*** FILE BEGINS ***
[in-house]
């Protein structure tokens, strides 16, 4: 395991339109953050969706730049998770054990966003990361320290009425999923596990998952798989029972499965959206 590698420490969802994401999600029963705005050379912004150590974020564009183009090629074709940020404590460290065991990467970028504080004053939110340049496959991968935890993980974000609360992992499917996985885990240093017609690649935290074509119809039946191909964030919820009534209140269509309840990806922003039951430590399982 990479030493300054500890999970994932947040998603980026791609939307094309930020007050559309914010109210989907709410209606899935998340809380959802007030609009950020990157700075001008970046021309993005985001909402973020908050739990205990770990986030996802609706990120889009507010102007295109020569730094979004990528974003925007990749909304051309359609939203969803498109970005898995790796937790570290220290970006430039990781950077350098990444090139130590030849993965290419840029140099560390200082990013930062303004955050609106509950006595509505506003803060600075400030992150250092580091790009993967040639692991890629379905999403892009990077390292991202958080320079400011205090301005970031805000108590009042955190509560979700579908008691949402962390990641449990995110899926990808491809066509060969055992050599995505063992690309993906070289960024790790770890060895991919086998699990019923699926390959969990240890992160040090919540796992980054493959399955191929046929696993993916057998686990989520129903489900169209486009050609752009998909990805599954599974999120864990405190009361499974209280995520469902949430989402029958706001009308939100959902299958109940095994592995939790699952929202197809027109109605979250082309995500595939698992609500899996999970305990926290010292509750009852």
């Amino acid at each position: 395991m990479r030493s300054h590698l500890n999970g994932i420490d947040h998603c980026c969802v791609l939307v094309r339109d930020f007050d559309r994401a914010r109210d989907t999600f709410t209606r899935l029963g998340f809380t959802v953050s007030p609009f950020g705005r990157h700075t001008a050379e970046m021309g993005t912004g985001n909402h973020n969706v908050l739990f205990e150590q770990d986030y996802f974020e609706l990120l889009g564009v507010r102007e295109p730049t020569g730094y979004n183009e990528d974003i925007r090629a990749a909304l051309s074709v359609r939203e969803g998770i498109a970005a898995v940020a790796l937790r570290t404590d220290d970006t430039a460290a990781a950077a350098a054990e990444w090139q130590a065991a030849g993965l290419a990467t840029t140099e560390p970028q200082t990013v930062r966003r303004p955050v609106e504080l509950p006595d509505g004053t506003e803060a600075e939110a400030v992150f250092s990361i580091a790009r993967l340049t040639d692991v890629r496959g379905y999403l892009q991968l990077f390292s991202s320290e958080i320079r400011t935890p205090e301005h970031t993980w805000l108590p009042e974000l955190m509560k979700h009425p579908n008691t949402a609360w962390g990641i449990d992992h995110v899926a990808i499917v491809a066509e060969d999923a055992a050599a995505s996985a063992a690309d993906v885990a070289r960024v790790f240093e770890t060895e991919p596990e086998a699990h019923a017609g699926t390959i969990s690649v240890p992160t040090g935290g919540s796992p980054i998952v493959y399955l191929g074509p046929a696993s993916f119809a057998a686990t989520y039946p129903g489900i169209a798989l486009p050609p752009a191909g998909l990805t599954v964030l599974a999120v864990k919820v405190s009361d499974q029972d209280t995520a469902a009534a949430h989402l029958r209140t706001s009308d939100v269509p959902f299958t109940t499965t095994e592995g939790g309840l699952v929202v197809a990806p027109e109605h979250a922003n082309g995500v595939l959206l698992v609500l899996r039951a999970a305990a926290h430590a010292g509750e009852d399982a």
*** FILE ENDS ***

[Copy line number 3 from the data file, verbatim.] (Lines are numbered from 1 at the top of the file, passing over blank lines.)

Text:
């Amino acid at each position: 395991m990479r030493s300054h590698l500890n999970g994932i420490d947040h998603c980026c969802v791609l939307v094309r339109d930020f007050d559309r994401a914010r109210d989907t999600f709410t209606r899935l029963g998340f809380t959802v953050s007030p609009f950020g705005r990157h700075t001008a050379e970046m021309g993005t912004g985001n909402h973020n969706v908050l739990f205990e150590q770990d986030y996802f974020e609706l990120l889009g564009v507010r102007e295109p730049t020569g730094y979004n183009e990528d974003i925007r090629a990749a909304l051309s074709v359609r939203e969803g998770i498109a970005a898995v940020a790796l937790r570290t404590d220290d970006t430039a460290a990781a950077a350098a054990e990444w090139q130590a065991a030849g993965l290419a990467t840029t140099e560390p970028q200082t990013v930062r966003r303004p955050v609106e504080l509950p006595d509505g004053t506003e803060a600075e939110a400030v992150f250092s990361i580091a790009r993967l340049t040639d692991v890629r496959g379905y999403l892009q991968l990077f390292s991202s320290e958080i320079r400011t935890p205090e301005h970031t993980w805000l108590p009042e974000l955190m509560k979700h009425p579908n008691t949402a609360w962390g990641i449990d992992h995110v899926a990808i499917v491809a066509e060969d999923a055992a050599a995505s996985a063992a690309d993906v885990a070289r960024v790790f240093e770890t060895e991919p596990e086998a699990h019923a017609g699926t390959i969990s690649v240890p992160t040090g935290g919540s796992p980054i998952v493959y399955l191929g074509p046929a696993s993916f119809a057998a686990t989520y039946p129903g489900i169209a798989l486009p050609p752009a191909g998909l990805t599954v964030l599974a999120v864990k919820v405190s009361d499974q029972d209280t995520a469902a009534a949430h989402l029958r209140t706001s009308d939100v269509p959902f299958t109940t499965t095994e592995g939790g309840l699952v929202v197809a990806p027109e109605h979250a922003n082309g995500v595939l959206l698992v609500l899996r039951a999970a305990a926290h430590a010292g509750e009852d399982a």